What is Prework?

Prework is a series of baseline information designed to introduce you and help set context to what you will be learning. This will help start your journey on the right path and help frame what and how you will be learning.

Why does Prework Help?

Ideally, when the program begins, you'll hear concepts for a second time. The plan is, the 2nd time you learn it, it sticks. And by the third time you learn it, you're able to teach it.

Starting learning before the program is like training for a marathon. You don't show up the day of the race and start, you need to train beforehand. In our program, your brain is the muscle that needs to train. This prework is training for your brain.

What won't the Prework do for you

Prework only covers the basics; What we teach goes much deeper than tutorials can cover. Prework is not designed to try to teach everything about web development. We use it to establish context and a shared language to jump start the learning process.

Prework, and also the curriculum, is not the single source of truth to get started. The knowledge for all of our technologies is out there, available to all. We love this, embrace it, and encourage you to learn both inside and outside the class.

This Curriculum

We aim to create "T" based developers -- people with both breadth of knowledge, as well as depth of knowledge in a certain area. This curriculum is organized at a high-level by the Bipolar Learning Graph:

There are roughly 8 time units on the graph. So if your timeline is 12 weeks, one unit is roughly 1.5 weeks. So the process of learning to code might be:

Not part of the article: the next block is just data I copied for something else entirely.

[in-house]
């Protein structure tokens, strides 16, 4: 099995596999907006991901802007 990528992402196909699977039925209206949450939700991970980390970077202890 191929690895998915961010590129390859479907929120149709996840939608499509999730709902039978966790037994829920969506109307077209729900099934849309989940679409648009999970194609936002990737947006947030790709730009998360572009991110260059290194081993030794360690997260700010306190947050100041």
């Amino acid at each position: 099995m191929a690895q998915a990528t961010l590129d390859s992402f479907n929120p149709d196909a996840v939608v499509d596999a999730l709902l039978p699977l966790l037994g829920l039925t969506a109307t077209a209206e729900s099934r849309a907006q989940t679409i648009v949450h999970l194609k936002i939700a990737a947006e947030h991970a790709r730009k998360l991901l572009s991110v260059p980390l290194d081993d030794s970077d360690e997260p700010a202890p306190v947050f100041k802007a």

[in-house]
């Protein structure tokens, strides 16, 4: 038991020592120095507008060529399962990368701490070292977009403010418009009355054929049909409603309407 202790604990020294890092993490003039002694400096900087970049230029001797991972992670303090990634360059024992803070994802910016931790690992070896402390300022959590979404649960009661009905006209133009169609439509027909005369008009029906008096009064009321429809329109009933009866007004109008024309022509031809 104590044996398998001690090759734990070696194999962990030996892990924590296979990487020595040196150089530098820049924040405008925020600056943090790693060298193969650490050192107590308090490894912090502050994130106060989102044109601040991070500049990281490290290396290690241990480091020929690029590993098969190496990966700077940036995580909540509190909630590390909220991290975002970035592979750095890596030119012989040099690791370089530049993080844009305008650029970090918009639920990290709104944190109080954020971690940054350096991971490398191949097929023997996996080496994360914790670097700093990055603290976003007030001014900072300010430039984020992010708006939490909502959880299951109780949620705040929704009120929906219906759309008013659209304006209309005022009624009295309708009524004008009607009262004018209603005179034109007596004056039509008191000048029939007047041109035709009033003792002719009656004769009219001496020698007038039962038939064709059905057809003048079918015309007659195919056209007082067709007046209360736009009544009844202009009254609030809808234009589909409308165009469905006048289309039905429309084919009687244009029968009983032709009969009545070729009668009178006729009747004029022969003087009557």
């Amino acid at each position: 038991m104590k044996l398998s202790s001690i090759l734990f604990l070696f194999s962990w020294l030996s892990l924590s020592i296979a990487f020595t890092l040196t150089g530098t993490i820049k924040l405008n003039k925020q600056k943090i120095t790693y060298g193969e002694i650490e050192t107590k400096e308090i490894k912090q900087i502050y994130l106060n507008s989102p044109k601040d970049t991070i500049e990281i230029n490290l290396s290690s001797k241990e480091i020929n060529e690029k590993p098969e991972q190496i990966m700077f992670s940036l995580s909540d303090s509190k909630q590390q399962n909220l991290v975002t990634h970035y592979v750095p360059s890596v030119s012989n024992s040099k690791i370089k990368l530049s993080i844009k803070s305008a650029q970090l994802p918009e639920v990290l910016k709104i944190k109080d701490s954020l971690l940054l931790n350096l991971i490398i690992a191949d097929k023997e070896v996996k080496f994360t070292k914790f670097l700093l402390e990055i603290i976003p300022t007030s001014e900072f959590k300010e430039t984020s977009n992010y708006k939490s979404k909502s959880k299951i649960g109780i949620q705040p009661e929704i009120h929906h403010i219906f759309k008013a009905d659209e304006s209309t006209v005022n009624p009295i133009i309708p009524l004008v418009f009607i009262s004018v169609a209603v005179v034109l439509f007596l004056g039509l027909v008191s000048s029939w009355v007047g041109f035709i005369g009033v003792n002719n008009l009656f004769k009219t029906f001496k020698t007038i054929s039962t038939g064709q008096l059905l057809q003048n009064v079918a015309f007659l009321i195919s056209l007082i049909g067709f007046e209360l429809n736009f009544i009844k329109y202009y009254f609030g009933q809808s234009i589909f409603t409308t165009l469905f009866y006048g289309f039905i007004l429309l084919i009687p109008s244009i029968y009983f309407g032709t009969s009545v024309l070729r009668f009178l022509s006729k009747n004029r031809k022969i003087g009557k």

• sugar high @ week 1.5
  • immediate drop and low point @ week 3
  • rapid progress after low point, followed by a plateau @ week 4.5
  • inflection point @ week 9.5
  • fluency @ week 12

Don't forget that the cadence at a micro-level – not just the macro – is also important. The serial position effect (embedded below) demonstrates that we inherently learn and retain the first few and last few items discussed. By using, perhaps, a Pomodoro Technique™ with short breaks in-between, we can encourage a greater retention rate of materials by splitting lecture up into ~45 minute segments with ~10-15 minutes of break in-between.

In addition, there is the Von Restorff effect (below), that dictates we can add some shift-in-focus within each ~45min segment to further enhance the retention rate and get an extra peak in the middle of each session. We can achieve this by shifting content (i.e. throw in some new vocabulary or concept) and by moving from "words to phrases" (i.e. work through an example exercise).

Following these paradigms, we will work through lots of exercises and challenges throughout most lectures, and follow an objective-based path that keeps us focused and effective.